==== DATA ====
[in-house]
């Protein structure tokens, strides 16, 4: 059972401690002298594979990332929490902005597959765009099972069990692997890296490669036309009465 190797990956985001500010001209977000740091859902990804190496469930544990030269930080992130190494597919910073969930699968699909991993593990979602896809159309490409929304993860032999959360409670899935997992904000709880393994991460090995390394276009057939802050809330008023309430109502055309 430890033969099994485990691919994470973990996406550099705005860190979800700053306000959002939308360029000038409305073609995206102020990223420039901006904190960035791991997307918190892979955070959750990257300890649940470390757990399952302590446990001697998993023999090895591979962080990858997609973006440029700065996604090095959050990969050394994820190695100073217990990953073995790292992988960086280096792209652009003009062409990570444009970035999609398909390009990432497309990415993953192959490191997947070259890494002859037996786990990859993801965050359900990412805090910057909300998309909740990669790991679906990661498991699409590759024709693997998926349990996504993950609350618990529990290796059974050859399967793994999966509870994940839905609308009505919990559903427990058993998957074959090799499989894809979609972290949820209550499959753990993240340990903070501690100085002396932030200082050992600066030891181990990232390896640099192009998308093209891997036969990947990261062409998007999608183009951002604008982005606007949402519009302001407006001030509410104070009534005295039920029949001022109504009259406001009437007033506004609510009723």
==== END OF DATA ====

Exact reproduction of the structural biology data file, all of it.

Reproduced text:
[in-house]
């Protein structure tokens, strides 16, 4: 059972401690002298594979990332929490902005597959765009099972069990692997890296490669036309009465 190797990956985001500010001209977000740091859902990804190496469930544990030269930080992130190494597919910073969930699968699909991993593990979602896809159309490409929304993860032999959360409670899935997992904000709880393994991460090995390394276009057939802050809330008023309430109502055309 430890033969099994485990691919994470973990996406550099705005860190979800700053306000959002939308360029000038409305073609995206102020990223420039901006904190960035791991997307918190892979955070959750990257300890649940470390757990399952302590446990001697998993023999090895591979962080990858997609973006440029700065996604090095959050990969050394994820190695100073217990990953073995790292992988960086280096792209652009003009062409990570444009970035999609398909390009990432497309990415993953192959490191997947070259890494002859037996786990990859993801965050359900990412805090910057909300998309909740990669790991679906990661498991699409590759024709693997998926349990996504993950609350618990529990290796059974050859399967793994999966509870994940839905609308009505919990559903427990058993998957074959090799499989894809979609972290949820209550499959753990993240340990903070501690100085002396932030200082050992600066030891181990990232390896640099192009998308093209891997036969990947990261062409998007999608183009951002604008982005606007949402519009302001407006001030509410104070009534005295039920029949001022109504009259406001009437007033506004609510009723």